online petitions – effective tool or just armchair activism?

In the age of social media, online petitions were almost inevitable. What better way to marshal support for a cause than to use social media to push the agenda, in hopes that it go viral?

I’ve signed a few online petitions before, mostly related to food issues. But does that really accomplish anything, or is it just armchair activism – an easy way to assuage our uncomfortable feelings about whatever the injustice is that the petition aims to combat?

Petitions that are sponsored and/or backed by advocacy groups are more likely to have legs. That is, they are using a collection of signatures to advance their already existing lobbying efforts. These groups exist outside of social media and have at least some power to get issues in front of legislators. 

But what about the petitions that are just started by a random person with an issue? I’ve been emailed petitions to sign to save just about every animal species under the planet, to take every ingredient out of every processed food, to make dolls and toys for kids of all shapes and sizes. (Recently, a White House petition to deport Justin Bieber received enough responses that the White House will have to issue a response.) 

A lot of these issues are good causes that I support in theory. But a lot of them are slightly misguided. For instance, the petition to take artificial colors out of M&Ms so as to not expose children to those chemicals doesn’t make any sense to me, since children really shouldn’t be eating any M&Ms at all, or at least not enough to make a difference. It’s worse to be exposed to those chemicals through the processed foods kids eat at every meal. So why try to get companies to change already unhealthy products to still unhealthy products?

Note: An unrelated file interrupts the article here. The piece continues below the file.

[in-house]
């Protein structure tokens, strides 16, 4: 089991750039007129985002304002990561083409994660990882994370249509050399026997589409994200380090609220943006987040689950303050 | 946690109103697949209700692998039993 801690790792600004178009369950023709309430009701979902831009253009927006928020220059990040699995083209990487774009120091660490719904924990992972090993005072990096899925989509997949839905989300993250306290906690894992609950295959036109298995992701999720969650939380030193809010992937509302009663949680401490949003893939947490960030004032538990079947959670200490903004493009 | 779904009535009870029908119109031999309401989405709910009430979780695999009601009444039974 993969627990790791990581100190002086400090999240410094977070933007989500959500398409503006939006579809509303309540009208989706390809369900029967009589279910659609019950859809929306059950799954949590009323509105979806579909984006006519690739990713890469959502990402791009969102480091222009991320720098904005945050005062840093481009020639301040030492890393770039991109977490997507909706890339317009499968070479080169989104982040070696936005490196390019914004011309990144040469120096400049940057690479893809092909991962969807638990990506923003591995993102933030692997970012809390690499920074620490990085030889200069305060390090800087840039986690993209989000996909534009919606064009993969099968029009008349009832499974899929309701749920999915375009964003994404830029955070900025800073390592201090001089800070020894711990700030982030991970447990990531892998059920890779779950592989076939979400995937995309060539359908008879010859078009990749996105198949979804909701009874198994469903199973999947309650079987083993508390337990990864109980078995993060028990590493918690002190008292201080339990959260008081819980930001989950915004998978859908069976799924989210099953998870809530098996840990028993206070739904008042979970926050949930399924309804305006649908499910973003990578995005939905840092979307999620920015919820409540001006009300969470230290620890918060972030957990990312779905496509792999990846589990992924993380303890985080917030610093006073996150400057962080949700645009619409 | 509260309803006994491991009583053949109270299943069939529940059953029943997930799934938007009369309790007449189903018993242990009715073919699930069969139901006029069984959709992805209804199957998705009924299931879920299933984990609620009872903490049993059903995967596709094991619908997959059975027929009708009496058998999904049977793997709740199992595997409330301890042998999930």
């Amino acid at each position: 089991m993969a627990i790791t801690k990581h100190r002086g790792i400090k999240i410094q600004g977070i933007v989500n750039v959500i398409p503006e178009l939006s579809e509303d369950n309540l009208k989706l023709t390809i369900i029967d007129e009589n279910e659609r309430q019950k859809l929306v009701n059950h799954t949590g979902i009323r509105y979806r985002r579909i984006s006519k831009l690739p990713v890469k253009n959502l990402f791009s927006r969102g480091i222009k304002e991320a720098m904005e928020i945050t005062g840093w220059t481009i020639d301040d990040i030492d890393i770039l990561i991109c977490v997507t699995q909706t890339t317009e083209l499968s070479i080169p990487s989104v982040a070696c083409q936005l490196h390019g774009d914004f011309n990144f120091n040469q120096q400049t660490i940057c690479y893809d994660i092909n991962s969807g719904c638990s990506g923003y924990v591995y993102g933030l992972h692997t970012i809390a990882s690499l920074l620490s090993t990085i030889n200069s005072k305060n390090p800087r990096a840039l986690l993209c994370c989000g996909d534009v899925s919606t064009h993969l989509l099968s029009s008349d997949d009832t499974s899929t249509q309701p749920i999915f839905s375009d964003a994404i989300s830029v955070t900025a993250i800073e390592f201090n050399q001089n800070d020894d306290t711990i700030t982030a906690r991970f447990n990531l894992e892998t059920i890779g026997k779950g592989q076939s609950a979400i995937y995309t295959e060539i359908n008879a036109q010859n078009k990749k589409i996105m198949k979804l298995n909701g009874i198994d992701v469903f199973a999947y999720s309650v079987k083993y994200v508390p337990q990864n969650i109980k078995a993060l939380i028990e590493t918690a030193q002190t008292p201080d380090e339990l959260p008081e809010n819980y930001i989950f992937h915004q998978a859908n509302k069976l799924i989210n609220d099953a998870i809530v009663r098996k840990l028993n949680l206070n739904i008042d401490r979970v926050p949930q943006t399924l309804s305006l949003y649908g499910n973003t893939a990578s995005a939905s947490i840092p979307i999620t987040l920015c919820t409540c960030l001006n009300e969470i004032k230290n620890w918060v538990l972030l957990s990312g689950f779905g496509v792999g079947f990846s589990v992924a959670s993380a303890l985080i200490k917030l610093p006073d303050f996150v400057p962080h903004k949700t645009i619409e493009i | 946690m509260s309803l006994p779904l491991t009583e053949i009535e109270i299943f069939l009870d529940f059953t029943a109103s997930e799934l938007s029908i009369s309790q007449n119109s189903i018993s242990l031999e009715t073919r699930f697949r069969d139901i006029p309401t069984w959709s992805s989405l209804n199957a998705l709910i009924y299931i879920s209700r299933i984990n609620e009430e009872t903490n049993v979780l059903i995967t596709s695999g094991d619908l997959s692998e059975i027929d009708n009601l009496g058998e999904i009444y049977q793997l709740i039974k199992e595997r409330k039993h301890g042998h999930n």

Shouldn’t we be petitioning the FDA and USDA to help us get chemicals out of our food supply, as opposed to individual companies? Consumers can also choose to not purchase M&Ms if they aren’t happy about the ingredients. If you don’t like the ingredients in Subway’s bread, don’t eat at Subway and if you choose, let people know why you don’t. But most Americans can’t go completely off-grid and stop buying their basic food supplies at grocery stores. So shouldn’t we be petitioning the government to make our general food supply safe and not just asking for one specific product to remove a specific ingredient?

I think it makes people feel like they are involved in activism when they share petitions and stories on social media. And really, they are. It’s a good thing to spread information and raise awareness, and I take part in that myself on a regular basis. But before you sign online petitions and expect them to make a difference, really think about whether or not that petition has a likelihood of affecting change, or if there’s a better way to go about it. 

Asking Subway to change its bread isn’t going to do anything to reform our food system. Take the time you would spend on online petitions and contact your legislators or write a response when legislation or FDA/USDA rules are up for public comment. Spread those messages on social media. It’s awareness of the scope of the real issues in our food supply that will ultimately make a difference.